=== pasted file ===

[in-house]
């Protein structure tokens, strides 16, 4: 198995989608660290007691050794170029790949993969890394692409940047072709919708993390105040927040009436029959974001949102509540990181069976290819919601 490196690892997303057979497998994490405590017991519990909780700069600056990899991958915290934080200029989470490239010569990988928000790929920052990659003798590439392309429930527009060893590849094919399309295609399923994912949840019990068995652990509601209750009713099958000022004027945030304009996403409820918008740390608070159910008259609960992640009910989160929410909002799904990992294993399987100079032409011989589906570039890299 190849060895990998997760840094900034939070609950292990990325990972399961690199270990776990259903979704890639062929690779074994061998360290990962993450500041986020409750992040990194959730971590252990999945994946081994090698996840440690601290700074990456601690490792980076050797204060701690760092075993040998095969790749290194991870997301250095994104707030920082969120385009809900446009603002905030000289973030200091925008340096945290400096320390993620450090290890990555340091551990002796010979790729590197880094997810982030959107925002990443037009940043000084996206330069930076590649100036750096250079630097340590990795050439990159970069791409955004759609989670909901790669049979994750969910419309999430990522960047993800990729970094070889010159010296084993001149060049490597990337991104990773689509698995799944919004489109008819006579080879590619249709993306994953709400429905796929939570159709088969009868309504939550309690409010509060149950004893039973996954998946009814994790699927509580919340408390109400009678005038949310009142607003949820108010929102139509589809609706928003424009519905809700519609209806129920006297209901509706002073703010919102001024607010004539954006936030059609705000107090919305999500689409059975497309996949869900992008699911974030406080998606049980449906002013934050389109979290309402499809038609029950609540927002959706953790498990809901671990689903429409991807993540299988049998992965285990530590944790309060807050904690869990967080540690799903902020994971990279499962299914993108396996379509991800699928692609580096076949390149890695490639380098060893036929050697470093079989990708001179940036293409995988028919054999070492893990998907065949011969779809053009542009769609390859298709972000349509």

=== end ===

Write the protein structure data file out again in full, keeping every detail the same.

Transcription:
[in-house]
């Protein structure tokens, strides 16, 4: 198995989608660290007691050794170029790949993969890394692409940047072709919708993390105040927040009436029959974001949102509540990181069976290819919601 490196690892997303057979497998994490405590017991519990909780700069600056990899991958915290934080200029989470490239010569990988928000790929920052990659003798590439392309429930527009060893590849094919399309295609399923994912949840019990068995652990509601209750009713099958000022004027945030304009996403409820918008740390608070159910008259609960992640009910989160929410909002799904990992294993399987100079032409011989589906570039890299 190849060895990998997760840094900034939070609950292990990325990972399961690199270990776990259903979704890639062929690779074994061998360290990962993450500041986020409750992040990194959730971590252990999945994946081994090698996840440690601290700074990456601690490792980076050797204060701690760092075993040998095969790749290194991870997301250095994104707030920082969120385009809900446009603002905030000289973030200091925008340096945290400096320390993620450090290890990555340091551990002796010979790729590197880094997810982030959107925002990443037009940043000084996206330069930076590649100036750096250079630097340590990795050439990159970069791409955004759609989670909901790669049979994750969910419309999430990522960047993800990729970094070889010159010296084993001149060049490597990337991104990773689509698995799944919004489109008819006579080879590619249709993306994953709400429905796929939570159709088969009868309504939550309690409010509060149950004893039973996954998946009814994790699927509580919340408390109400009678005038949310009142607003949820108010929102139509589809609706928003424009519905809700519609209806129920006297209901509706002073703010919102001024607010004539954006936030059609705000107090919305999500689409059975497309996949869900992008699911974030406080998606049980449906002013934050389109979290309402499809038609029950609540927002959706953790498990809901671990689903429409991807993540299988049998992965285990530590944790309060807050904690869990967080540690799903902020994971990279499962299914993108396996379509991800699928692609580096076949390149890695490639380098060893036929050697470093079989990708001179940036293409995988028919054999070492893990998907065949011969779809053009542009769609390859298709972000349509």